South-African Archbishop Desmond Tutu, Nobel Peace Prize, and Catalonia International Prize winner, dies at 90
Tutu also received the Catalan parliament's Medal of Honor in 2000 to recognize his fight against the Apartheid regime
South-African Archbishop, Desmond Tutu, has passed away at the age of 90 on Sunday, December 26, according to Reuters news agency. Nobel Peace Prize laureate since 1984 for his non-violent opposition to apartheid.
In 2014, Archbishop Tutu was awarded Catalonia's International Prize. During his acceptance speech, he urged the Spanish government for dialogue between Catalonia and Spain and to allow Catalan residents to vote for their future, , regarding 2014’s 9N referendum.
"Parties should debate how to achieve self-determination," Archbishop Desmond Tutu said on June 3, 2014, in the Catalan government HQ, while receiving his award for his fight against the Apartheid regime.
Fourteen years earlier, in 2000, the Catalan parliament awarded the South-African Archbishop with the Medal of Honor.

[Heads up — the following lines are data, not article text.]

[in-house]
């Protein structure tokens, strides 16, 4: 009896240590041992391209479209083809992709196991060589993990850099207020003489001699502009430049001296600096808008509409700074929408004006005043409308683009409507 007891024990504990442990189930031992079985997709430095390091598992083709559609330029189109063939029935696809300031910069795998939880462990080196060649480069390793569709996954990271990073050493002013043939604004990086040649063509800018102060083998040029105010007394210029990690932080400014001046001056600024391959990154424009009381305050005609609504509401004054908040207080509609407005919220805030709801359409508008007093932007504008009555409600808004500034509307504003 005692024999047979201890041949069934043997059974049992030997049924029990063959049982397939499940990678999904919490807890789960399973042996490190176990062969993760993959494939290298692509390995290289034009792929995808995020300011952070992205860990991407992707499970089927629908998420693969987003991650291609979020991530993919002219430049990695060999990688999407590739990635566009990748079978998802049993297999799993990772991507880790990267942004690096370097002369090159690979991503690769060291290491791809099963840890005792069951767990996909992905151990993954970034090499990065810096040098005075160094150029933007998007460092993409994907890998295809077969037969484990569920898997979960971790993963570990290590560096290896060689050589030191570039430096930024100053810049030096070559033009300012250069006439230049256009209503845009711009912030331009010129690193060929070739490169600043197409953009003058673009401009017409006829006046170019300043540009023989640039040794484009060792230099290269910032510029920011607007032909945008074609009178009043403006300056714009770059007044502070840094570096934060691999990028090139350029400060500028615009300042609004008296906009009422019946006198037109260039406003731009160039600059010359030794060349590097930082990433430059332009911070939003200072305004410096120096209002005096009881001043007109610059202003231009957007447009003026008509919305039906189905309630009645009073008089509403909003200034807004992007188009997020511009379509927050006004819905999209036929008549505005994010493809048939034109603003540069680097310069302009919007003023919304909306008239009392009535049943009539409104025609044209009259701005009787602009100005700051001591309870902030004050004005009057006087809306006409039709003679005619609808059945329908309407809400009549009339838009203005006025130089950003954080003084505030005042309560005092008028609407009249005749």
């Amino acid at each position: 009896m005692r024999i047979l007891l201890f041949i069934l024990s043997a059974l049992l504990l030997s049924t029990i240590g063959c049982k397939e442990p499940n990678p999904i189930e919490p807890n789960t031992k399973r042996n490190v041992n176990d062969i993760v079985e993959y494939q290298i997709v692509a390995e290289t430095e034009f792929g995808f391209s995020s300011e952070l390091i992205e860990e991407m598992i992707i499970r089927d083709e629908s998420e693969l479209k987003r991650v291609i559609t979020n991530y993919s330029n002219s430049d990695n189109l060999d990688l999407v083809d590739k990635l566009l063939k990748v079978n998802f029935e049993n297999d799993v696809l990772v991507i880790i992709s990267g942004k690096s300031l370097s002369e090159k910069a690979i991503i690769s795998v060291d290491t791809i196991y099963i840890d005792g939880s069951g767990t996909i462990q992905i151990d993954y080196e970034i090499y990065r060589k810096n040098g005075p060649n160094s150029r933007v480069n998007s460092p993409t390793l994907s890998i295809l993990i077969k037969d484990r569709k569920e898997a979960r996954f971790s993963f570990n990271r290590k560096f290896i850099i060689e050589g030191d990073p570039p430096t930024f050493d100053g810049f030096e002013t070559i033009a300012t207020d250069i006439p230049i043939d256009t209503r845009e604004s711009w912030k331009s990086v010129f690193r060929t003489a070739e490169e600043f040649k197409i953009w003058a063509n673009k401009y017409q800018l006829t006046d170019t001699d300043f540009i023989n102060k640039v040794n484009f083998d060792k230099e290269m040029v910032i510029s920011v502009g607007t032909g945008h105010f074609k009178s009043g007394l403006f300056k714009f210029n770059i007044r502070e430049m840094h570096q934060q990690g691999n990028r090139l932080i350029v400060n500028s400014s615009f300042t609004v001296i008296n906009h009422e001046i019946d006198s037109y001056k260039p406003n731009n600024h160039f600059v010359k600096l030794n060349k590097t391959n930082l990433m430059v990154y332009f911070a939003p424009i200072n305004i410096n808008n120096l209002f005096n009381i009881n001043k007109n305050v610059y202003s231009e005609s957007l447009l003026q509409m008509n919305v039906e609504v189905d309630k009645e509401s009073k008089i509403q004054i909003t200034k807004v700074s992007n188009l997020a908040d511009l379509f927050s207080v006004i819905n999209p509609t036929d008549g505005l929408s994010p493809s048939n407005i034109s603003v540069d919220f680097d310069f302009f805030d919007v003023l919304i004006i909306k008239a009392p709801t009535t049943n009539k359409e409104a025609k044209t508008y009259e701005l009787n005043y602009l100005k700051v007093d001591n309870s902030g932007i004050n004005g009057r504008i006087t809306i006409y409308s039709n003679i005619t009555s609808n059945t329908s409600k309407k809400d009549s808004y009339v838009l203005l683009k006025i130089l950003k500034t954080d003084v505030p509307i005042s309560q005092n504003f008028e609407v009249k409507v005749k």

After Tutu's death, "it is another chapter of grief in our nation's farewell to a generation of South Africans who left us a liberated South Africa," said South African president Cyril Ramaphosa.
In the late 1990s, Desmond Tutu was diagnosed with prostate cancer and had been hospitalized in recent years to treat infections associated with his treatment.
Catalonia International Prize
This is the most prestigious prize given by the Catalan Government and follows the decision of an independent jury formed of high-profile professionals from Catalonia and abroad.
The jury chose Archbishop Tutu from 162 other names from 51 different countries for "his vigorous and constant fight for social justice and the improvement of living conditions of those oppressed," announced the Catalan government at the time.